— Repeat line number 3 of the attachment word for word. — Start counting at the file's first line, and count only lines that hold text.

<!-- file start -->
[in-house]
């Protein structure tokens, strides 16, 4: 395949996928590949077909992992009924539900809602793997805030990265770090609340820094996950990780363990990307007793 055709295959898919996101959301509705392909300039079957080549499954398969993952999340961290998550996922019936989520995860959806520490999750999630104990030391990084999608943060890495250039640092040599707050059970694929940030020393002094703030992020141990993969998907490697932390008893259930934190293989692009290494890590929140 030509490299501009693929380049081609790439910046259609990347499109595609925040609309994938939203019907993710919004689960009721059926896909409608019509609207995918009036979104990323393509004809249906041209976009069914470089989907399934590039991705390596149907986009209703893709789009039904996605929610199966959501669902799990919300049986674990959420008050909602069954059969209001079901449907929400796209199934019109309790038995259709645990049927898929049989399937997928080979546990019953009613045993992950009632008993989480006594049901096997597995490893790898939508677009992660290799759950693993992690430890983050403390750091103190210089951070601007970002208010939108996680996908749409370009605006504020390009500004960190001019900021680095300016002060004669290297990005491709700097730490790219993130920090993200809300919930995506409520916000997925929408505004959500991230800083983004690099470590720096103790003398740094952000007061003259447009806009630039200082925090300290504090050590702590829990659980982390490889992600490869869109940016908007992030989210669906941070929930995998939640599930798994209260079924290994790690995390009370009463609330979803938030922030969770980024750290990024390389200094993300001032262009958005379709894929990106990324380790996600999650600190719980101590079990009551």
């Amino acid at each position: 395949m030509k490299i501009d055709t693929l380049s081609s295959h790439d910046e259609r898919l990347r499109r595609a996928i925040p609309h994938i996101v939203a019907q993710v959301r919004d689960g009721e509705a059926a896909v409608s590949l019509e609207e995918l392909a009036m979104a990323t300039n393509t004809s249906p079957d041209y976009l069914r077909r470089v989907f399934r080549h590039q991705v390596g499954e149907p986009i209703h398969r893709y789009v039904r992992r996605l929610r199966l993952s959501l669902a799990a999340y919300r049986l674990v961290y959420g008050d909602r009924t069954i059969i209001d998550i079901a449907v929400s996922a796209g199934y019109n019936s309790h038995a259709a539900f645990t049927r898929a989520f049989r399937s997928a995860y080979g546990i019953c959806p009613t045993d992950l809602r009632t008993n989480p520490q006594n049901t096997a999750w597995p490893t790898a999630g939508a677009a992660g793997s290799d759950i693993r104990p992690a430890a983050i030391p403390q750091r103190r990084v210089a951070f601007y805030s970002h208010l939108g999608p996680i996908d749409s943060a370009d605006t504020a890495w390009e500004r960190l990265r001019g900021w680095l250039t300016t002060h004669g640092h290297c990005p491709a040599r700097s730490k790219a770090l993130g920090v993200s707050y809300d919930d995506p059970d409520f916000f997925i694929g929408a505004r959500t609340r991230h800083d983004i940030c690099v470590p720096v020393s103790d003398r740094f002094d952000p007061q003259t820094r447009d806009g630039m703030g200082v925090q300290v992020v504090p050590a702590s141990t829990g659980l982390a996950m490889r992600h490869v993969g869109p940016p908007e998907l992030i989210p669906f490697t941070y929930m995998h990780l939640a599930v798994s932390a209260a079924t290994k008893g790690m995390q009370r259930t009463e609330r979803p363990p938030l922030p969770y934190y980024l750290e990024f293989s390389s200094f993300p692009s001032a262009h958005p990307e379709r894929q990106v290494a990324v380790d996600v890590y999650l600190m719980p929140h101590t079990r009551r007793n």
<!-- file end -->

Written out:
């Amino acid at each position: 395949m030509k490299i501009d055709t693929l380049s081609s295959h790439d910046e259609r898919l990347r499109r595609a996928i925040p609309h994938i996101v939203a019907q993710v959301r919004d689960g009721e509705a059926a896909v409608s590949l019509e609207e995918l392909a009036m979104a990323t300039n393509t004809s249906p079957d041209y976009l069914r077909r470089v989907f399934r080549h590039q991705v390596g499954e149907p986009i209703h398969r893709y789009v039904r992992r996605l929610r199966l993952s959501l669902a799990a999340y919300r049986l674990v961290y959420g008050d909602r009924t069954i059969i209001d998550i079901a449907v929400s996922a796209g199934y019109n019936s309790h038995a259709a539900f645990t049927r898929a989520f049989r399937s997928a995860y080979g546990i019953c959806p009613t045993d992950l809602r009632t008993n989480p520490q006594n049901t096997a999750w597995p490893t790898a999630g939508a677009a992660g793997s290799d759950i693993r104990p992690a430890a983050i030391p403390q750091r103190r990084v210089a951070f601007y805030s970002h208010l939108g999608p996680i996908d749409s943060a370009d605006t504020a890495w390009e500004r960190l990265r001019g900021w680095l250039t300016t002060h004669g640092h290297c990005p491709a040599r700097s730490k790219a770090l993130g920090v993200s707050y809300d919930d995506p059970d409520f916000f997925i694929g929408a505004r959500t609340r991230h800083d983004i940030c690099v470590p720096v020393s103790d003398r740094f002094d952000p007061q003259t820094r447009d806009g630039m703030g200082v925090q300290v992020v504090p050590a702590s141990t829990g659980l982390a996950m490889r992600h490869v993969g869109p940016p908007e998907l992030i989210p669906f490697t941070y929930m995998h990780l939640a599930v798994s932390a209260a079924t290994k008893g790690m995390q009370r259930t009463e609330r979803p363990p938030l922030p969770y934190y980024l750290e990024f293989s390389s200094f993300p692009s001032a262009h958005p990307e379709r894929q990106v290494a990324v380790d996600v890590y999650l600190m719980p929140h101590t079990r009551r007793n």